Only Sergio Leone could get away with such vulgarity and ‘A Fistful of Dynamite’, aka ‘Duck You Sucker’, aka ‘Once Upon a Time… The Revolution’, aka ‘Giu la Testa’ (1971) is an incredibly vulgar movie and not just in terms of excessive titling, dubious morality, his treatment of women or indulgent brutality but it’s also vulgar regarding structure, lurches in tone and narrative flow. Smooth transitions, like morality in a time of revolution, are not to be found here. So there are some scenes that seem to appear out of nowhere giving the feeling of some connective tissue missing, others that threaten irrelevance and a few than undeniably go on too long. What’s also undeniable is how entertaining Leone keeps all this. This is a film of certain contradictions.

It’s best illustrated by the scene where Juan (Rod Steiger) encounters John (James Coburn). John has explosives and Juan wants John and his explosives so Juan can rob the bank at Mesa Verde, something John has no interest in who simply wants to carry on his way. So begins an extremely entertaining series of tit-for-tat escalations between these soon to be friends. However, this flirtation goes on for almost an hour and, technically, doesn’t achieve anything other than John losing his motorcycle and allowing us to spend time with these two misfits. The entire sequence is almost entirely pointless but it’s also one of the best parts not just of the movie but of anything Leone ever made.

The following scene just compounds the bafflement with an apparent, unexpected, jump in time. Coburn is now scuzzy and exhausted by a camp fire from days on foot, yet it was only seconds ago he left Steiger and his gang. What happened in-between? Has an editing mistake occurred? This manifests a number of times throughout the movie where a sudden advancement in time takes place resulting in a disorientating effect. What is surprising is how intentional it all is, especially when you remember that Leone has always proudly admitted his work ”privileges surprise over comprehension”. We are deliberately being momentarily confused so a trick can be played on us, if we have the patience to wait for the reveal, although that automatically raises an immediate question, namely — just what has been sacrificed (coherence? trust?) to allow Leone to have his way with us? There is a provocative, disruptive complexity to Leone’s work and that is no more apparent than here.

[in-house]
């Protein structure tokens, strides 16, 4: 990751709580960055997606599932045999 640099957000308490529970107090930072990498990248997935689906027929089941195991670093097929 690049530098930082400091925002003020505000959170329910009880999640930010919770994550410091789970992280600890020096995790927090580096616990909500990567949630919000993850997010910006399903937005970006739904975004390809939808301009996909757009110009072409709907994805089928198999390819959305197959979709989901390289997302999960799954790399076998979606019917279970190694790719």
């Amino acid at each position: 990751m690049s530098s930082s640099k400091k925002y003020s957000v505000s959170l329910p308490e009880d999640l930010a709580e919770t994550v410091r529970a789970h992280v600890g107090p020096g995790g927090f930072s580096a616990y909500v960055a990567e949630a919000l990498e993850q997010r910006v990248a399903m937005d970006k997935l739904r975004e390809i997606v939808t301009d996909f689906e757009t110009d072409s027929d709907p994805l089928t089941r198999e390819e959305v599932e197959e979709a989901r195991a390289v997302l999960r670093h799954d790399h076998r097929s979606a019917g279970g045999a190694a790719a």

This could also be why Leone’s movies reward, if not demand, repeat viewings as you’re not quite meant to get everything at once. Of course, another reason for returning to his movies is the pleasure of his images, set-pieces, management of tension and Morricone’s wonderful music and ‘A Fistful of Dynamite’ has all that: Coburn is given a great entrance, emerging from the dust cloud of an explosion on his motorbike; there are some excellent moments of spectacle and this might be one of Morricone’s most interesting scores texturally, with the ‘Invenzione Per John’ cue being particularly good. Although not everything works with Coburn’s flashbacks to Ireland (another Mesa Verde) coming across as excessive indulgence and making me realise I had no idea the IRA were so into free love.

‘A Fistful of Dynamite’ is transfixing, exciting and more than a little frustrating even if those frustrations are deliberately baked into the mix. And talking of frustrating contradictions, it might seem from all the above that I’m not a fan of this movie but that’s not the case at all. ‘Dynamite’ is one of my favourite Leone movies, containing just too much brilliance and off-kilter panache. Steiger and Coburn make for his two most appealing characters and, like standing too near nitro-glycerine, it’s a film that keeps you on your toes.

So sure, this is a vulgar movie and for many reasons but that vulgarity has always been a part of Leone’s style of filmmaking anyway and, much like Steiger’s Juan, it’s that vulgarity that is also very much part of his charm.

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